Henry K. Lee
A truck driver who had criminal charges against him dismissed in the 2004 death of a popular Oakland police motorcycle officer is now the subject of a civil wrongful-death lawsuit accusing him of colliding with the officer before fleeing the scene.
Carlos Mares, 40, of Modesto stopped his 1996 Freightliner for about 15 seconds and then drove away after hitting Officer William “Will” Seuis, 39, in San Leandro as the officer was riding home on Interstate 238, said the lawsuit filed in Alameda County Superior Court by Seuis’ widow, Michelle Seuis.
Mares was arrested 14 miles away on eastbound Interstate 580 in Dublin on suspicion of vehicular manslaughter and felony hit and run hours after the July 22, 2004, crash.
Mares was initially charged with felony hit and run. A year later, however, prosecutors dropped the charge, citing insufficient evidence. Mares’ attorney in the criminal case, Gregory Moreno, said at the time that there was no evidence that Seuis was hit by any vehicle.
Some witnesses said it didn’t appear that Seuis had enough room in the heavy traffic as the 16-year veteran tried to maneuver his department-issue Harley-Davidson motorcycle between a green Mercury Mystique and Mares’ truck, according to the California Highway Patrol report.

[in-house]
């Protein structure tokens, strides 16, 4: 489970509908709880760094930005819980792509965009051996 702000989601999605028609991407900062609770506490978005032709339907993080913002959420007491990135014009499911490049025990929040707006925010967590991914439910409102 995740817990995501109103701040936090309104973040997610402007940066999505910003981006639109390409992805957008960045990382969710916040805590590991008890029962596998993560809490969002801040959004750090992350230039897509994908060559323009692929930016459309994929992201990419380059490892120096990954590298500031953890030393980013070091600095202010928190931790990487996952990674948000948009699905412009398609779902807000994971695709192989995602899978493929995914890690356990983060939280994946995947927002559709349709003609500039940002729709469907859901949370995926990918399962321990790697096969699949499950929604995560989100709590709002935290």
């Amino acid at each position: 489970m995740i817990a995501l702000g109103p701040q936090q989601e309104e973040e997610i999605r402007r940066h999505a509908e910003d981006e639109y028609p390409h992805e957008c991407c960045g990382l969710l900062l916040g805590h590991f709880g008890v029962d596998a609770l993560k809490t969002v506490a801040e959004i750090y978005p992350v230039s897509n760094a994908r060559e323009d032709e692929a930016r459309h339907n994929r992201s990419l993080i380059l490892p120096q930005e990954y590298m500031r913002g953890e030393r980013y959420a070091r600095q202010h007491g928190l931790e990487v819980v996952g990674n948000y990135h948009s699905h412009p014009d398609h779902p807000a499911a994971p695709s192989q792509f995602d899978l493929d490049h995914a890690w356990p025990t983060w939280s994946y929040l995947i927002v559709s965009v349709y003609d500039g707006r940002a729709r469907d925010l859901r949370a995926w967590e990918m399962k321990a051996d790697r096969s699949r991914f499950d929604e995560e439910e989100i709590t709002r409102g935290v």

But Harry Stern, a Pleasant Hill attorney representing the officer’s widow, said Wednesday, “We’re very confident that we’ll be able to prove our case and show that Will was not at fault in the accident.”
Stern said, “The trucker was driving in an unsafe manner, and that’s bolstered by the fact that the guy consciously fled the scene.”
Named in the suit are Mares and the trucking company that he owned and operated, Mares Trucking. Neither could be reached for comment Wednesday.
Mares has a history of traffic convictions, including speeding on a downhill grade, making an improper lane change and exceeding the weight limit, according to records with the state Department of Motor Vehicles.
Seuis had served as a foot-patrol officer, regular patrol and a street-level narcotics officer before joining the traffic enforcement unit in 1998. He performed as part of the department’s acclaimed 20-member motorcycle drill team, known for its precision maneuvers. He received 33 letters of appreciation from citizens. Besides his wife, he left behind his parents and two daughters.